So let's put this into perspective. In 2011, the site Torrentfreak published a list of the top 10 Most Pirated Movies Of All Time. Number one on that list was Avatar at 21 million downloads, but the highest grossing film of all time is also Avatar. Go back to that list and notice that every movie on it (except Kick Ass) made well over $100 million. They all, without exception, made their budgets back and then some.

'Avatar' [Credit: 20th Century Fox]
'Avatar' [Credit: 20th Century Fox]

Let me be clear, I'm not advocating piracy, but it didn't destroy the industry, it just forced them to change. They had to offer a competing service and it paid off. Hulu, Netflix and Amazon Prime are examples of the industry trying to offer what the pirates offered, except in higher quality and with people being paid. Are there flaws in that system? Sure, but it's a pretty good start. Why would anyone bother pirating a movie when a service will have it to stream, take up less hard drive space and remember their place if they have to run an errand?

Throw The Tomatoes

And so we return to Rotten Tomatoes. Hollywood blames it for people not going to see certain movies, but is it at fault? Let's look at The Emoji Movie. That movie has a 10% on Rotten Tomatoes. Going by the premise of Ratner's quote, that low a score should mean that the film does horribly right? As of right now, after six weeks of release, it's at $172 million at the box office.

'The Emoji Movie' has made nearly three times as much as the 2016 Best Picture Oscar Winner. Let that sink in for a minute [Source: Columbia Pictures]
'The Emoji Movie' has made nearly three times as much as the 2016 Best Picture Oscar Winner. Let that sink in for a minute [Source: Columbia Pictures]

Now let's look at a good kids movie. Captain Underpants currently sits at 87% on Rotten Tomatoes, it's getting a ton of critical praise, it's been out for 14 weeks, and it's made $104 million, just a little over half of what The Emoji Movie made. If Rotten Tomatoes was as powerful as the industry claims it is, those box office numbers would be switched around.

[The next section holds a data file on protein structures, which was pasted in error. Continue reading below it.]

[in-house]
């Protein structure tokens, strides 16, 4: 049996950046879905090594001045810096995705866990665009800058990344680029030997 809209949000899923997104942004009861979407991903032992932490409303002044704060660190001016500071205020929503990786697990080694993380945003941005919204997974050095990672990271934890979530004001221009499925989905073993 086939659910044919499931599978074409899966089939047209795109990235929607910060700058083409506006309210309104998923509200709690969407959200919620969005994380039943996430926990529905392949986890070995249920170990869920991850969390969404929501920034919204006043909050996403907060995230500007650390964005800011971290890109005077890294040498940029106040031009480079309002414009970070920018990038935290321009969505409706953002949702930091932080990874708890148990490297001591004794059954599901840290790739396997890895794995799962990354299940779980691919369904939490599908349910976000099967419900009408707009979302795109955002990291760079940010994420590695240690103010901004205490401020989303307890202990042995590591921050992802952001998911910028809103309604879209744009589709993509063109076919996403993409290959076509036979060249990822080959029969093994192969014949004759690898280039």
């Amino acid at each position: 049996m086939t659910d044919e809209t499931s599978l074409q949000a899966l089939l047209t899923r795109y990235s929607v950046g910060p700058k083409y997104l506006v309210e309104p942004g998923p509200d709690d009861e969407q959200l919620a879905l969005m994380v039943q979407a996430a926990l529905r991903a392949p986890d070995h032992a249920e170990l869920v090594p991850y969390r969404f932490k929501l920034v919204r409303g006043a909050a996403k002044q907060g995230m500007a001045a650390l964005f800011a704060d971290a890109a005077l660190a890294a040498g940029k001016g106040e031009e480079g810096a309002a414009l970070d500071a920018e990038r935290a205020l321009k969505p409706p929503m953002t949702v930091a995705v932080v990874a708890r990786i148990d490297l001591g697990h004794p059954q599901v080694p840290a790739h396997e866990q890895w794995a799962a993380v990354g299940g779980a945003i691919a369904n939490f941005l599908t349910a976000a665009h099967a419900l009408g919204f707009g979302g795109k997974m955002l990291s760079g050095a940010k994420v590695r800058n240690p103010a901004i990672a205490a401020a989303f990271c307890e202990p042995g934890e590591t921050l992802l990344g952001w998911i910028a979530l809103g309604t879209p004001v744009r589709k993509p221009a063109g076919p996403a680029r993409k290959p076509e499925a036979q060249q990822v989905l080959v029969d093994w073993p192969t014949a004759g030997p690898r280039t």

Rotten Tomatoes is just a tool that some people use to pick what movie they're going to see and to get an idea of it's quality — but it's not everything. Critics and audiences have always had varied opinions on movies. A film critic tries to put the film in a context, to explore what does and doesn't work about the film and to point out flaws, while the average moviegoer wants to be captivated for a couple hours and doesn't need a film to be much above "entertaining".

What's Actually Wrong With Hollywood?

Hollywood hasn't yet adapted to our time. It hasn't figured out that you don't need to spend hundreds of millions in order to make money, and in fact, it's better to just make a cheaper film that gets people to show up. If a studio makes good movies, it doesn't need to worry about anything else. Get Out was a fantastic movie — it had a $5 million budget, but made $250 million. Why? People will go to see good films if they know they're there!

This is the face of every executive because this cheap film made so much money [Source: Universal]
This is the face of every executive because this cheap film made so much money [Source: Universal]

Hollywood still takes an eternity to allow their films to be put on streaming services, and audiences still have an arbitrary several-month waiting period between the end of the theatrical run and the home video release. They also think that it's fine to take months to release films internationally. In Australia, Captain Underpants was just released in September, a film that's been out in the USA since June. They held it back, waiting for the September holidays, which is about two weeks long. Meanwhile they could've released it here in June, enjoyed a month of holiday box office. What was to stop me from downloading it instead of waiting till September? Morality — that's all they have to hope for.

How Does Hollywood Fix This?

Instead of blaming (Rotten Tomatoes/downloads/VHS/whatever comes next) for not making every dollar on the planet, what if Hollywood just adapted to the times? If they're so scared of a bad review on a site named after a fruit is killing the industry, then they can't afford to spend that much.

Hollywood needs to treat their customers better. Give audiences access to the products that they are willing to pay for instead of smacking them for trying to get it another way. If the studios partnered with Netflix and put out every movie that they have in their (considerable) vaults, charging a slightly higher monthly fee, piracy would die. It would become a steady, permanent stream of cash from around the world and all they'd have to do is give people the chance to see the movies they made.

Do you use Rotten Tomatoes before going to a movie? How does it influence your decision?

[Source: New York Times, The Blu Spot, National Review, The Wrap, Cryptome, Sydney Morning Herald, News Ltd., The Guardian, Box Office Mojo,]